Newsweek in its March 7, 2011 cover story Brain Freeze discusses the overwhelming problem that society is now experiencing – information overload and thus the question we pose in a job search: Is Too Much Information – Just Too Much?
” In a 2004 study, Sheena Iyengar of Columbia University and collegues found that the more information people confronted about a 401(k) plan, the more participation fell: from 75 percent to 70 percent as the number of choices rose from two to 11 and to 61 percent when there were 59 optioons. People felt overwhelmed and opted out. Those who participated chose lower-return options – worse options. Similarily, when people are given information about 50 rather than 10 options in an on-line store, they choose lower quality options.”
When it comes to a resume or even the number of candidates presenting their qualifications; is too much information detrimental to the cause? Most experts believe that you best not inundate the recruiter with an enormous amount of background material. The standard length of a resume for an executive position should be no longer than 2-3 pages. When it comes to an educational position it is very acceptable to provide the 75 page vita with every article and presentation you have ever given but I would anticipate that if you provided such detail for any other position that you would not get past the first stage in a selection process.
The acceptable resume is in bullet form and is one that whets the recruiters appetite for a potential interview. Anything in lengthy paragraphs or excessive descriptors can certainly turn a recruiter away. A resume is not a diary of your life but rather a well written and abridged promotion document that can move you to the next stage of the selection process.
The real creative element of the package to a recruiter is the Cover Letter. A Cover Letter is your opportunity to display your writting ability while also molding your skills specifically for the job at hand. Do not overload the interaction with your life story but rather provide just enough to excite and interest the recruiter to investigate the resume and ultimately schedule an interview.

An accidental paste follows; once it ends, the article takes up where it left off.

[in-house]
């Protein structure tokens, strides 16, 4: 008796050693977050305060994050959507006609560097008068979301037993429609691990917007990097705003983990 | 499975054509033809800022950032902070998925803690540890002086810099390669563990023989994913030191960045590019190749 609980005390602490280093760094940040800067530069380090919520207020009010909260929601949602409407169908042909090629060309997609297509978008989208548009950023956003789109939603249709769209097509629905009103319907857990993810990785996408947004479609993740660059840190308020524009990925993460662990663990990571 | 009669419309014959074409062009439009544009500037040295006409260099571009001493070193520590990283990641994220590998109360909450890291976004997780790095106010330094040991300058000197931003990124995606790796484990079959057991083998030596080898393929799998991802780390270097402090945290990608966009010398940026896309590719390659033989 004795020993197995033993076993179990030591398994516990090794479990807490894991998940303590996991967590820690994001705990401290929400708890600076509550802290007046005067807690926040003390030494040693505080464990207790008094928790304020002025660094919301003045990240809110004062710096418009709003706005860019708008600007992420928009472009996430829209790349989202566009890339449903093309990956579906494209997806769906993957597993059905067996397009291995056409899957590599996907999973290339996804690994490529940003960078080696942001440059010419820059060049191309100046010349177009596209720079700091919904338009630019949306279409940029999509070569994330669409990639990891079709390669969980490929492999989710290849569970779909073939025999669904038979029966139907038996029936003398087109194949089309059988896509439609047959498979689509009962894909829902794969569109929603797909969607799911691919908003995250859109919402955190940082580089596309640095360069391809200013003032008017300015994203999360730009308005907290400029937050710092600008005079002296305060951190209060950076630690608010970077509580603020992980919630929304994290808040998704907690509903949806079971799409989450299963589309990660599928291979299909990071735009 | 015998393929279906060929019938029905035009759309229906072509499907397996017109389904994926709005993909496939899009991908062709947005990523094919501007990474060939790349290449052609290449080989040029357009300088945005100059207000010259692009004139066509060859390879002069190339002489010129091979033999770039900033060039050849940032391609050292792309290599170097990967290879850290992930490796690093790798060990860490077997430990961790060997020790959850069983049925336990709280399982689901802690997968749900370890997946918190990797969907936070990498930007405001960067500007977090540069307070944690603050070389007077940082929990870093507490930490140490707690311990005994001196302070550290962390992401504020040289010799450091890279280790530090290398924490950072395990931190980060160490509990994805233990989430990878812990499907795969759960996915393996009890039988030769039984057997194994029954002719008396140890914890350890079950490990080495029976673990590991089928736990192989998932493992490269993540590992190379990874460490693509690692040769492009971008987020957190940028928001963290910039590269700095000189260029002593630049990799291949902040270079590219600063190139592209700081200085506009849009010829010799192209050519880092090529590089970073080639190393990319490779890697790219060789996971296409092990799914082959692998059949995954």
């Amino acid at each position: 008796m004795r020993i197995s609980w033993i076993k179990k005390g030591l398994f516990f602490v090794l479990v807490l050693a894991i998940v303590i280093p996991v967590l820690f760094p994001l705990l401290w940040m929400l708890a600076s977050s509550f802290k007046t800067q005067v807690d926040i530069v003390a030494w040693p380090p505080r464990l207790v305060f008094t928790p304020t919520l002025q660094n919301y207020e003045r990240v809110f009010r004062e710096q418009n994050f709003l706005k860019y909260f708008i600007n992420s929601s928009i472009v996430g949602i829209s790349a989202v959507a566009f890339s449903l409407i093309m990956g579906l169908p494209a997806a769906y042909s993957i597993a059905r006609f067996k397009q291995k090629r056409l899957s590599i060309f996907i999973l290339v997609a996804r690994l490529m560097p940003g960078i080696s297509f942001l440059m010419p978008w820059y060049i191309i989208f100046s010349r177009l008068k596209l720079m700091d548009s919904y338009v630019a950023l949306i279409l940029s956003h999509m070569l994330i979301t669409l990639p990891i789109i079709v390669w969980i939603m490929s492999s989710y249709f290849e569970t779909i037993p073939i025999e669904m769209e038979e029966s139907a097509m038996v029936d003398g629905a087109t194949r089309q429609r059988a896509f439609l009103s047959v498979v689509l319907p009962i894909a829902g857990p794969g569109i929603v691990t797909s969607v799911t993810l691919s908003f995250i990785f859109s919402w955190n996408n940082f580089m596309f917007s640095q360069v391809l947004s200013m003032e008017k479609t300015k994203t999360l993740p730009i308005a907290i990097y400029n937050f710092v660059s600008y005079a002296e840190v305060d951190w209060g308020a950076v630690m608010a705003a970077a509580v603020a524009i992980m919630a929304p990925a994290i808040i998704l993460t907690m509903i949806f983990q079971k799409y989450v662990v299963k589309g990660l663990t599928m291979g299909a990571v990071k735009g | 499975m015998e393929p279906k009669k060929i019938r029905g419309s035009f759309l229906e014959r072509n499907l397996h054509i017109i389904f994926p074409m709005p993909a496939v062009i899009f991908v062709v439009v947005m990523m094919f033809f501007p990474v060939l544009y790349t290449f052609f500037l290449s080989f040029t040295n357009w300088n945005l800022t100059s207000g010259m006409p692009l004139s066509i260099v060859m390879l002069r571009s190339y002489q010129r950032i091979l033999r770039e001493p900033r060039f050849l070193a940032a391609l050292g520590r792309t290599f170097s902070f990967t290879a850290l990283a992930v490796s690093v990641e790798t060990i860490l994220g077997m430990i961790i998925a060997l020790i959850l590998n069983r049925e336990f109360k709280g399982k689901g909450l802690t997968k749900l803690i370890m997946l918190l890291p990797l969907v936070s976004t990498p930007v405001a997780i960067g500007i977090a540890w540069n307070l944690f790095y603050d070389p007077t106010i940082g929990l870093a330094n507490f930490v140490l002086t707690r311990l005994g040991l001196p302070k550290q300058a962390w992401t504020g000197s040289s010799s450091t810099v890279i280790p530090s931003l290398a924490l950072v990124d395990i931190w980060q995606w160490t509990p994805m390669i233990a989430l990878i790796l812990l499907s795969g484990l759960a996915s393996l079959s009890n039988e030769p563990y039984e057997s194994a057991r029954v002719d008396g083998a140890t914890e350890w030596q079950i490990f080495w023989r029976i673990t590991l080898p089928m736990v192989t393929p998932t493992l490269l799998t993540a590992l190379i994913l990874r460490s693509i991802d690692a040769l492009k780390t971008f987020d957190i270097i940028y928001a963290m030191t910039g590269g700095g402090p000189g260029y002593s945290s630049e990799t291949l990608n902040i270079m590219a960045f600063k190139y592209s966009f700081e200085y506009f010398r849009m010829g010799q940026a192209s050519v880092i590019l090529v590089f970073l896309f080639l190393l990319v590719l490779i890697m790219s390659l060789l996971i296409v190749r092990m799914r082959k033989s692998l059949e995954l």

But what is too much information? “If we manage to make a decision despite info-deluge, it often comes back to haunt us. The more information we try to assimilate, the more we tend to regret the many forgone options. In a 2006 study, Iyengard and collegues analyzed job searches by college students. The more sources and kinds of information (about a company, an industry, a city, pay, benefits, corporate culture) they collected, the less satisfied they were with their decision.”
I would also contend that there comes a point, that a candidate must be concerned that he/she is providing too much information and might even be over-loading the interviewer with too much background material. You certainly want to be revealing but be aware of the non-verbal cues in an interview when enough is enough. Never cut off an interviewers question because you want to provide information. Leave enough dead-time between the question and the answer so that no one will ever say that you are stepping on the questioner’s toes.
“A key reason for information’s diminishing or even negative returns is the limited capacity of the brain’s working memory.” Quantity when it comes to information or even candidates does not alway equate to quality.
As an individual who has done his fair share of interviewing job candidates over the years, it becomes very befuddling to remember the positive or negative attributes of a particular candidate after talking with more than five or six. It behooves the candidate to find a way to stand out. I am not advocating fireworks or weird behavior but it is imperative for successful candidates to impress upon the interviewer(s) that he/she is something extraordinary and that you should be so lucky to choose me for this position. You do need to find something different and that difference must be unique to you and something that you can be comfortable with.
The bottomline is that you need not overload the process with too much information but you do need to impress with what you share. A memorable or humerous anecdote about your career is appropriate and encouraged, but do try it out first with family and friends because your humor might not be as appreciated by others as you may believe to be the case.
Another way to get attention is mentioning your favorite author, actor, mentor or hero; discuss why and impress that this individual has left a significant mark on your career and life for the following reasons. That way you might be remembered as the individual that lived a life like Gandhi or Abraham Lincoln or Steve Jobs. I would recommend to stay away from controversial subjects and heros because you never know what the interviewer politically or religiously believes. Charlie Sheen is probably not safe right now to discuss.
Columbia Professor Sheena Iyengar in the 2010 book The Art of Choosing completes her thought on the matter by stating: “In a world of limitless information, regret over the decisions we make become more common. We chafe at the fact that identifying the best feels impossible. Even if you made an objective better choice, you tend to be less satisfied with it.”
In the competitive world of job seeking you must position yourself with every positive means available to you. Be aware of information overkill and do make sure that the cream does rise to the top by making yourself someone they cannot forget or want to eliminate from the process.